And it might be a long time before it does. The Bureau of Labor Statistics projects that the overall labor force participation rate will decrease to 61.6% by the end of 2022. In the months preceding the COVID-19 pandemic, the rate was 63.3%. As of June 2022, there are 2.8 million fewer Americans in the labor force than there were before the pandemic.

A few factors have contributed to the decrease: 

  • Approximately 10,000 Baby Boomers reach retirement age each day; by 2030, the youngest Baby Boomers will turn 65. Retirements among U.S. adults aged 55 and older surged during the initial months of the pandemic and have continued at an increased rate in 2022. In a recent survey of Americans who retired during the pandemic, 37% reported retiring 2-3 years early. 
  • Fewer prime-age adults are working. The labor force participation rate for U.S. adults of prime working age—25-54 years old—remains below pre-pandemic levels. 
  • Population growth has slowed in the United States over the past two decades; 2021 was the first year since 1937 that the U.S. population grew by fewer than one million people. That’s the lowest numeric growth since at least 1900. 
  • Enrollment in full-time, four-year universities has increased significantly since 2000. However, only 62% of students complete their degree program in six years or less. These trends have contributed to a lower labor force participation rate among younger adults, especially as the percentage of jobs requiring at least a four-year degree has far outpaced the percentage of U.S. adults who have earned a degree over the past three decades.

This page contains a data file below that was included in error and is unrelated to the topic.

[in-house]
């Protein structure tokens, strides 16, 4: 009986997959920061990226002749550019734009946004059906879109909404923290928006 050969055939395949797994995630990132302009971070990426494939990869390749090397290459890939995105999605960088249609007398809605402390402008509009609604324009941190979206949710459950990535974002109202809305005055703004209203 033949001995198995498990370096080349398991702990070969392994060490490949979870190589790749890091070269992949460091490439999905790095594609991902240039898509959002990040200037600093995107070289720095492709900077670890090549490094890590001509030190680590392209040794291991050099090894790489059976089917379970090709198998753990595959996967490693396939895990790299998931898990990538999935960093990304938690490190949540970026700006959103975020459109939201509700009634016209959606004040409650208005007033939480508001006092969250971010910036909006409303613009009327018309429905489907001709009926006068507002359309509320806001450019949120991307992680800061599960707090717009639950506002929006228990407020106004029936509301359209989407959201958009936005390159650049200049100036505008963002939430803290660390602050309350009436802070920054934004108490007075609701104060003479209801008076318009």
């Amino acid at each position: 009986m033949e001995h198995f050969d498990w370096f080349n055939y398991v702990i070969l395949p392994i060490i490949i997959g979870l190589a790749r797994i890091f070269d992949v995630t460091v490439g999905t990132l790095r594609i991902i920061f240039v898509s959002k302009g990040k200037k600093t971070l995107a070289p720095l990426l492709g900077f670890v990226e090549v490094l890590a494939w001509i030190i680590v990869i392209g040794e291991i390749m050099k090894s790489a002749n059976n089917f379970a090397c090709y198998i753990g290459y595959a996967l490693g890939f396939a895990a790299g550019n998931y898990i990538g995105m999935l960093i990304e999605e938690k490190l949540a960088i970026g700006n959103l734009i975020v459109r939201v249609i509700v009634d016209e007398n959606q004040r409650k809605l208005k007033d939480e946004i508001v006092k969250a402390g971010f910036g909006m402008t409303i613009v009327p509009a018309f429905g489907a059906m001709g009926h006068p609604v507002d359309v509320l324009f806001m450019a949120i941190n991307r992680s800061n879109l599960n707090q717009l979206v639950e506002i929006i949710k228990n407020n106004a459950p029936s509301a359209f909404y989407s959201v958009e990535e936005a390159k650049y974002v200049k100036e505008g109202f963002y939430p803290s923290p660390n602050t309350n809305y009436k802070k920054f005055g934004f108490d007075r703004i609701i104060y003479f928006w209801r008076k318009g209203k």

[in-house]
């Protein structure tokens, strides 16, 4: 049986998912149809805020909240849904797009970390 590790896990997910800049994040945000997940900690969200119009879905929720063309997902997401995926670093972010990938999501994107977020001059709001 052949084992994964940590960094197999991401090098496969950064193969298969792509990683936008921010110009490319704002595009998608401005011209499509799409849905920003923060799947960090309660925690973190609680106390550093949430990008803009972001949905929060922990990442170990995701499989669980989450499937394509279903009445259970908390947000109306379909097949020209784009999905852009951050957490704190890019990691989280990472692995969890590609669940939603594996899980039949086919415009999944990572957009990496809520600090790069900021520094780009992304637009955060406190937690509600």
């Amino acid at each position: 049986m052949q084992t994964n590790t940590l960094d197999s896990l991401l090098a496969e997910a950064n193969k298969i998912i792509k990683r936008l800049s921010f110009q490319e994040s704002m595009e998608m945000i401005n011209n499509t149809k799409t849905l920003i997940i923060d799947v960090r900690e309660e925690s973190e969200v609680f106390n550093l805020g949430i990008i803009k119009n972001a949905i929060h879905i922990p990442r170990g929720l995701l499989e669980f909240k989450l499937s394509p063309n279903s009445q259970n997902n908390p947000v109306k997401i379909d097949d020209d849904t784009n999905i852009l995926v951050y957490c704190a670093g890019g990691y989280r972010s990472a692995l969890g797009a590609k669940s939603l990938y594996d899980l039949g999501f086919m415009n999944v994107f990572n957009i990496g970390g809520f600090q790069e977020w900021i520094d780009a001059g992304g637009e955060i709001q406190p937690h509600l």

The pandemic continues to keep qualified individuals out of the labor force

The COVID-19 pandemic remains a key contributing factor to decreased labor force participation in 2022. 

A recent survey from CNBC found that nearly one-third of survey respondents who retired early during the pandemic did so because of concerns over contracting the virus. In June 2022, the BLS reported that, among people not currently in the workforce, 610,000 were prevented from looking for work by the ongoing pandemic—up from 455,000 in May 2022.  

The labor force participation rate of women has been disproportionately impacted by the pandemic. A study from the National Women’s Law Center reported that women have accounted for 68.5% of the net job loss in the United States since February 2020. As of February 2022, over 1 million of the women who left the labor force during the pandemic have not returned. 

Caregiving challenges—created by in-person school shutdowns, daycare closures, and the severe health risks faced by older adults—have played a huge role in the decision of millions of women to leave the workforce during the pandemic. In the previously mentioned study from the National Women’s Law Center, 26% of mothers with children under five reported quitting their jobs or ending their job searches when in-person school was discontinued or when child care was unavailable. Just 8% of fathers said the same.

Concerns over infection and the threat of serious illness are also on workers’ minds, especially as numerous companies announce organization-wide mandates for returning to the office full-time.